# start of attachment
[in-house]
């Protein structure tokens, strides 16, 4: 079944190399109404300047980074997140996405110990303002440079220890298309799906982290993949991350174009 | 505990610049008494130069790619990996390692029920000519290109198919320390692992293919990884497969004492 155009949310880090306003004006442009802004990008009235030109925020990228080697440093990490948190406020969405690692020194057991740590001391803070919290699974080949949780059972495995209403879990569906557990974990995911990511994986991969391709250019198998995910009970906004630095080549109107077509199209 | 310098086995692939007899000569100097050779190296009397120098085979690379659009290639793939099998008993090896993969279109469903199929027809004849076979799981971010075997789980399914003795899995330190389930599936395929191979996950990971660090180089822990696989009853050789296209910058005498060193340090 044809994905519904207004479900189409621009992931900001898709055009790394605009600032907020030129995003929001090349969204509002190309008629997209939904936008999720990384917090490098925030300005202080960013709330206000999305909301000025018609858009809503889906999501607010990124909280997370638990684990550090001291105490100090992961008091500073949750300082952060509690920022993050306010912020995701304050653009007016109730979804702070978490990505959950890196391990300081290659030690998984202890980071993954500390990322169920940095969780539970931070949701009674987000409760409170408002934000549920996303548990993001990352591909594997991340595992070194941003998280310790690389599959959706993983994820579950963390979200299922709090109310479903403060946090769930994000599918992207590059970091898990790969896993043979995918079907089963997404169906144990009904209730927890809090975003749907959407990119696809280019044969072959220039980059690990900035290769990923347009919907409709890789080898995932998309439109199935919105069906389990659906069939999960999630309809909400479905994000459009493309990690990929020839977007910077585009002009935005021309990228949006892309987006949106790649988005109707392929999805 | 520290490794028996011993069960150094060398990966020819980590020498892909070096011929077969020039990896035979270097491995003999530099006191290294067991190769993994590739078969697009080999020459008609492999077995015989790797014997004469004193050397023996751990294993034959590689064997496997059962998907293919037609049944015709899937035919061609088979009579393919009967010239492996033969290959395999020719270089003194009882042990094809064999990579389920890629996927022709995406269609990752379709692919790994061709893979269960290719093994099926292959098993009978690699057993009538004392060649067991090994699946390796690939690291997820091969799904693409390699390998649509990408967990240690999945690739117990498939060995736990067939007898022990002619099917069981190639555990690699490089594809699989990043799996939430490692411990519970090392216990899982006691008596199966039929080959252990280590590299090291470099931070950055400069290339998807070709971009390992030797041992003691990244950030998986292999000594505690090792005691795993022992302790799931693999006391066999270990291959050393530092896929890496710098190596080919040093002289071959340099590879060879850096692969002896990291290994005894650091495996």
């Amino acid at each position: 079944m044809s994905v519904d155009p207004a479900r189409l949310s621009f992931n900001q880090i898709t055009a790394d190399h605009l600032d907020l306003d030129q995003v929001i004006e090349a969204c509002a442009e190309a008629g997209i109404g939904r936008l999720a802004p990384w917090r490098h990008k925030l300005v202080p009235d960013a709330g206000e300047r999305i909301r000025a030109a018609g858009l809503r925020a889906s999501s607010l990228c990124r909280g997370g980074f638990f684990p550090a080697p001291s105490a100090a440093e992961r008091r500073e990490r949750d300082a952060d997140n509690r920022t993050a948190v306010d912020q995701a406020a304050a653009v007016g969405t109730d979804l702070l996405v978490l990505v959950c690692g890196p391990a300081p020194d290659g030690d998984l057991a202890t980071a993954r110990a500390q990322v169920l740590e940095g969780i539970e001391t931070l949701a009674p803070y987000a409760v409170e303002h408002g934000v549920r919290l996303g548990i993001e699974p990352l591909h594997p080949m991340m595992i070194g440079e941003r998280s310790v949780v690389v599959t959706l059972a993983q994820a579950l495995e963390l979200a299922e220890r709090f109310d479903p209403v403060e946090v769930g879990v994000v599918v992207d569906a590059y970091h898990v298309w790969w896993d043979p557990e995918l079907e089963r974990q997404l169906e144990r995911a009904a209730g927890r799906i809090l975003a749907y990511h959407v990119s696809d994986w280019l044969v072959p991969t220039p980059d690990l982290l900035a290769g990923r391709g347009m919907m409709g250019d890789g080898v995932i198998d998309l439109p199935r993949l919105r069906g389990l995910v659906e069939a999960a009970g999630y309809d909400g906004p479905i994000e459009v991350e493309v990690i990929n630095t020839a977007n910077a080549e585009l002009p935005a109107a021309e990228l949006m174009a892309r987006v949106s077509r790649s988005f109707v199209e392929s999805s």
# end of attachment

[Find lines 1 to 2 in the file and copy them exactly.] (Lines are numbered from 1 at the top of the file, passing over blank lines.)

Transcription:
[in-house]
């Protein structure tokens, strides 16, 4: 079944190399109404300047980074997140996405110990303002440079220890298309799906982290993949991350174009 | 505990610049008494130069790619990996390692029920000519290109198919320390692992293919990884497969004492 155009949310880090306003004006442009802004990008009235030109925020990228080697440093990490948190406020969405690692020194057991740590001391803070919290699974080949949780059972495995209403879990569906557990974990995911990511994986991969391709250019198998995910009970906004630095080549109107077509199209 | 310098086995692939007899000569100097050779190296009397120098085979690379659009290639793939099998008993090896993969279109469903199929027809004849076979799981971010075997789980399914003795899995330190389930599936395929191979996950990971660090180089822990696989009853050789296209910058005498060193340090 044809994905519904207004479900189409621009992931900001898709055009790394605009600032907020030129995003929001090349969204509002190309008629997209939904936008999720990384917090490098925030300005202080960013709330206000999305909301000025018609858009809503889906999501607010990124909280997370638990684990550090001291105490100090992961008091500073949750300082952060509690920022993050306010912020995701304050653009007016109730979804702070978490990505959950890196391990300081290659030690998984202890980071993954500390990322169920940095969780539970931070949701009674987000409760409170408002934000549920996303548990993001990352591909594997991340595992070194941003998280310790690389599959959706993983994820579950963390979200299922709090109310479903403060946090769930994000599918992207590059970091898990790969896993043979995918079907089963997404169906144990009904209730927890809090975003749907959407990119696809280019044969072959220039980059690990900035290769990923347009919907409709890789080898995932998309439109199935919105069906389990659906069939999960999630309809909400479905994000459009493309990690990929020839977007910077585009002009935005021309990228949006892309987006949106790649988005109707392929999805 | 520290490794028996011993069960150094060398990966020819980590020498892909070096011929077969020039990896035979270097491995003999530099006191290294067991190769993994590739078969697009080999020459008609492999077995015989790797014997004469004193050397023996751990294993034959590689064997496997059962998907293919037609049944015709899937035919061609088979009579393919009967010239492996033969290959395999020719270089003194009882042990094809064999990579389920890629996927022709995406269609990752379709692919790994061709893979269960290719093994099926292959098993009978690699057993009538004392060649067991090994699946390796690939690291997820091969799904693409390699390998649509990408967990240690999945690739117990498939060995736990067939007898022990002619099917069981190639555990690699490089594809699989990043799996939430490692411990519970090392216990899982006691008596199966039929080959252990280590590299090291470099931070950055400069290339998807070709971009390992030797041992003691990244950030998986292999000594505690090792005691795993022992302790799931693999006391066999270990291959050393530092896929890496710098190596080919040093002289071959340099590879060879850096692969002896990291290994005894650091495996």